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UKOA scientists invited to Washington

10 June 2014

Two of the UK’s top environmental scientists have been invited to talk about the state of the world’s oceans to an audience including US Secretary of State John Kerry at an ocean summit in Washington.

Image courtesy of_Zach Rudisin_wiki commons They are amongst less than thirty scientists from around the world who will be providing hard–hitting messages about the need for closer co-operation to overcome the challenges facing our oceans.

Their invitation to this important and prestigious event is a testament to the excellence of UK science, and underlines its vital role in tackling some of the key challenges facing our society in a rapidly changing environment.  

Dr Carol Turley, UKOA Knowledge Exchange Co-ordinator and Dr Phil Williamson, UKOA Science Co-ordinator, will be speaking at the ‘Our Ocean’ conference being held at the US Department of State, Washington, DC on June 16th-17th.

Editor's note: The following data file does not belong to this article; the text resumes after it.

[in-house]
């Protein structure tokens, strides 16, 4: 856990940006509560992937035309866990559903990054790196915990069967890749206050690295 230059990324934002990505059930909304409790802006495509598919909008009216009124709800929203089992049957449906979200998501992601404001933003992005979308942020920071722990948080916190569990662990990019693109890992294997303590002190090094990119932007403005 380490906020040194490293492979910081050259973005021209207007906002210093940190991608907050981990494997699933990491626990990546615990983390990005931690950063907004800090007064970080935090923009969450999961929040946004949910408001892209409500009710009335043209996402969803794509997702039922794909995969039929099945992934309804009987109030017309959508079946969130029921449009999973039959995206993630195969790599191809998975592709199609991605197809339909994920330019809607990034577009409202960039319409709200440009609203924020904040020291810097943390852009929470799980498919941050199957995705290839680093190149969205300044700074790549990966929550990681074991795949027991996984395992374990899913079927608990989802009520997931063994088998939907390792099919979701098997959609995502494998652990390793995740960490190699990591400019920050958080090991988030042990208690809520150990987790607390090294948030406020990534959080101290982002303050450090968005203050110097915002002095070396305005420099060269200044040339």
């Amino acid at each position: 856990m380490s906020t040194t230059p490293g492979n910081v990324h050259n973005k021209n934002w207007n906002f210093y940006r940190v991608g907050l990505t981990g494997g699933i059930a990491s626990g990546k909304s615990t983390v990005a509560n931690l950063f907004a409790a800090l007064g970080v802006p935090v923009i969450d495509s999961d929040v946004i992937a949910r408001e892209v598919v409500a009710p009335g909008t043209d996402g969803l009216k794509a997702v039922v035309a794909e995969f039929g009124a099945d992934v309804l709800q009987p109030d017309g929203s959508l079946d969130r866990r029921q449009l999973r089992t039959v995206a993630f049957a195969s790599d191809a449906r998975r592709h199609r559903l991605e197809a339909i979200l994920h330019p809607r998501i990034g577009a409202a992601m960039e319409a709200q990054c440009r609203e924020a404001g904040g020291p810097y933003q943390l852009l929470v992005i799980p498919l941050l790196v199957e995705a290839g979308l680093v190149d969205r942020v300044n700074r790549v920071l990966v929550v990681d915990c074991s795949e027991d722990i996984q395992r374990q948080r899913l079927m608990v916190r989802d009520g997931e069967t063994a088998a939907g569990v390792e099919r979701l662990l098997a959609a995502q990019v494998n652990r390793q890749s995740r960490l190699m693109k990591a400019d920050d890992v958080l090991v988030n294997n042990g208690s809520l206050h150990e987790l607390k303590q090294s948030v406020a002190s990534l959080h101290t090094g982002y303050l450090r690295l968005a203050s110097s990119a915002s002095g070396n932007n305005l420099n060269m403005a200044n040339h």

Dr Turley will be describing how ocean acidification is caused by CO2 emissions, its rapid rate of progress and early vulnerabilities. She will discuss its potential mitigation by reducing CO2 emissions to the atmosphere.

Dr Turley has high hopes for wider international recognition of the issue, and a greater focus on how we might curb, mitigate or adapt to any threats from ocean acidification:

“The science is clear - we know that nearly 30% of the carbon dioxide released by human activities has already been absorbed by the ocean, causing acidification of its surface waters. The current rate of ocean acidification is unprecedented in the past 65 million years and will last for many thousands of years. The speed of this change to the basic chemistry of the ocean poses substantial risks for marine ecosystems, from polar seas to coral reefs, through impacts on the physiology, behaviour, and population dynamics of marine animals and plants, with serious consequences for humanity. We have just a decade or so to act to prevent major acidification, I hope that this conference is the first step in a global action to do so”. 

Announcing the conference, US Secretary of State John Kerry said:

“The ocean fuels our trade. It provides much of the food we eat, the air we breathe. It is home to vast, extraordinary ecosystems from the coral reefs to the kelp forests. But today, this incredible resource is threatened. It’s threatened by unsustainable fishing, by pollution, by climate change. Indeed, how we respond to these challenges is literally going to help determine the future of our planet.”